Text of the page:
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Tempo AI - Designing AI Interfaces


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Talk given at ADC and SXSW on considerations for AI interfaces.

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Tempo AI - Designing AI Interfaces

  1. 1. Designing AI Interfaces Raj Singh CEO Tempo AI, Inc. 510-282-4229 (M) @mobileraj
  2. 2. “It is the science and engineering of making intelligent machines, especially intelligent computer programs. It is related to the similar task of using computers to understand human intelligence, but AI does not have to confine itself to methods that are biologically observable.” “It passes the Turing test.” “The study and development of intelligent agents.” “Software that learns and completes tasks for you.” What Is AI?
  3. 3. 3 Raj: “What is AI?” Nephew: “It’s robots and shit…” And then there is Hollywood’s definition:
  4. 4. 4 Recommendation Engines - Implicit and Explicit Learning AI Has Been Omnipresent
  5. 5. 5 But the purists say Watson is dumb! Many have said Watson was the first mainstream demonstration of AI
  6. 6. Anticipatory: “Predict your next want or action” Smart: “Give me only the information I need” Assistant: “Complete tasks for me” I have a smart phone but it’s not smart! But What Is Mobile AI
  7. 7. 7 Designing an AI-Assisted UX Is Not Easy Designing 95% UI You don’t know if your recommendations are right or wrong What if the suggestion was wrong? Certain apps are a lot more forgiving How does the user train the system? Most survey that they will train but few actually do. How do you get the data? AI suffers from false starts. All that aside, anticipatory UI design is the next frontier!
  8. 8. Some Examples (Recommendation Engines) Pandora FourSquare LinkedIn
  9. 9. Does this bother you? Another Example (Recommendation Engine) It does because these recommendations have right and wrong answers.
  10. 10. Flipboard vs Zite Extensive ML Little to No ML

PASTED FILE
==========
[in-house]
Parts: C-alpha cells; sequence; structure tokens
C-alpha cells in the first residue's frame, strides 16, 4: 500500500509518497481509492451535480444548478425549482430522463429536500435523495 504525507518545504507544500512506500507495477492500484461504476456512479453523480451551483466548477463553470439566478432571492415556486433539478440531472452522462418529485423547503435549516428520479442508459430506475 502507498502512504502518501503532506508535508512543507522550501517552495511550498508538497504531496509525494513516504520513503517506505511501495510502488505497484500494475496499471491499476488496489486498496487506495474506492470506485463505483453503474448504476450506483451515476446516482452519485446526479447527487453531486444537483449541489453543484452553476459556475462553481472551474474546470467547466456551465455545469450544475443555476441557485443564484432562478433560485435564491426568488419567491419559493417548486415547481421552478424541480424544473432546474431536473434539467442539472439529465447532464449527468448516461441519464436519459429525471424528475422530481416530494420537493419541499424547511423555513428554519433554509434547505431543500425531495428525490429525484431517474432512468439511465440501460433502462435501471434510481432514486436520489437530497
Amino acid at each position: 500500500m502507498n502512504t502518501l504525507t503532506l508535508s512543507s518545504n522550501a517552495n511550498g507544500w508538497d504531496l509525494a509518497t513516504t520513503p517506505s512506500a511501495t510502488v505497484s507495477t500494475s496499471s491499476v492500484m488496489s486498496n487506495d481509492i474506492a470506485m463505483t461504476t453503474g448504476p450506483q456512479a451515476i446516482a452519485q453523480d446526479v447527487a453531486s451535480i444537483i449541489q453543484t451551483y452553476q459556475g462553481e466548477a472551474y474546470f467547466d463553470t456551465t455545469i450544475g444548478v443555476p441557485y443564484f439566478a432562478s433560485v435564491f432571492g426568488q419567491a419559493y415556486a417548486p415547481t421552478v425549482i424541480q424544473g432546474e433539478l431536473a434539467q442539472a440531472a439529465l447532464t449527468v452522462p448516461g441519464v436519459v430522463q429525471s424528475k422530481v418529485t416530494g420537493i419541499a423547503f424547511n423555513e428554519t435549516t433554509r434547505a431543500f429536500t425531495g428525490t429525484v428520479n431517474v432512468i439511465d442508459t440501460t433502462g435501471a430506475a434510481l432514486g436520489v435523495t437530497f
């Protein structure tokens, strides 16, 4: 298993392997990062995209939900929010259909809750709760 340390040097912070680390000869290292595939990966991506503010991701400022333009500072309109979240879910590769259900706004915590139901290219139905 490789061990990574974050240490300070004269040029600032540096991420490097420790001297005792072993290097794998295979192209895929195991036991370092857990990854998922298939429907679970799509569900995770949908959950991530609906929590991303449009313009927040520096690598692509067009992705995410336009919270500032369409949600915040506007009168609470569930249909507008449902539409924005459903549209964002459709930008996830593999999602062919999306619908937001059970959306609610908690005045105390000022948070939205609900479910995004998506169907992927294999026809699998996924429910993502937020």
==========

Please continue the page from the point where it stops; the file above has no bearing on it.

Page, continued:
11. 11. • “Suggestions” – indicates intelligence • “Recommendations” – slightly lower bar than “suggestions” • “Searched/Results” – less intelligent Recommendation Language Matters Tempo Searched Meeting Locations
  12. 12. • How do you determine the balance? ‒ User testing doesn’t always work • Constrain the domain ‒ Segment the users via cohort analysis ‒ What is the right number of segments? • The “More” button can be your best friend ‒ Infinite scroll • Train the system ‒ Tempo user testing indicated less than 3% would train ‒ Thumbs up/down, ratings vs implicit learning? Balance of Noise vs Precision Prismatic News Training
  13. 13. 1 Siri is entertaining but being unconstrained killed their engagement
  14. 14. • It would annoy you less • You know what you can ask and do • You “set the expectations” Examples Automated support systems TellMe / Free411 Salesforce Voice Access Constraining Can Set Expectations Lexee App Voice Commands for Salesforce
  15. 15. • Animations work most effectively ‒ But if it takes too long, it hinders the UX • Speed of application directly correlated to retention rate ‒ 15 search results vs 10 search results (Google Search Results) • In Tempo, we numbered the results • Search engines used to number their results as well Indicating Intelligence Numbered Results to Indicate Smarts
  16. 16. • False starts are very common ‒ Introduce recommendations and anticipatory actions through use • Keep on-boarding as light- weight as possible ‒ Too much time between on-boarding and first-use will cause problems ‒ Can you collect data as you go along • First 3-Day usage will be heavy experimentation to see what the system does ‒ Siri users experiment by asking a lot of Qs ‒ Tempo users create 10s of mtgs in the first few days AI Needs Data Sosh Setup
  17. 17. Being Anticipatory • Anticipate without the noise ‒ Push notifications drive repeat usage but if noisy result in bounced users • Notifying you when to leave in Tempo ‒ We wanted to be very anticipatory but we’re not 95% yet ‒ False notifications result in angst and a lost user
  18. 18. 1 It’s Just Beginning! FourSquare Google Now Prisimatic Big data to suggest places to explore Search history to become more anticipatory Machine learning to suggest relevant news
  19. 19. • Recommendations work best when the user can’t tell what’s right or wrong. • Be specific with your language because it helps set expectations • Better to undersell and over-deliver • Users will want to train the system but few will do it. Be conscious that training may create an averse reaction • Cold-starts are common; need to have a compelling case and integrate the user data over-time • Use clustering / segmentation to improve the cold-start (eg choose your interests) • Be sensitive about notifications and track engagement to machine learn on your notifications • Understand that what you may think of as AI, the user thinks is dumb (and vice-versa); incorporate animations or other to indicate AI Summarizing
  20. 20. What does smart mean in every core app? Raj Singh CEO Tempo AI, Inc. 510-282-4229 (M) @mobileraj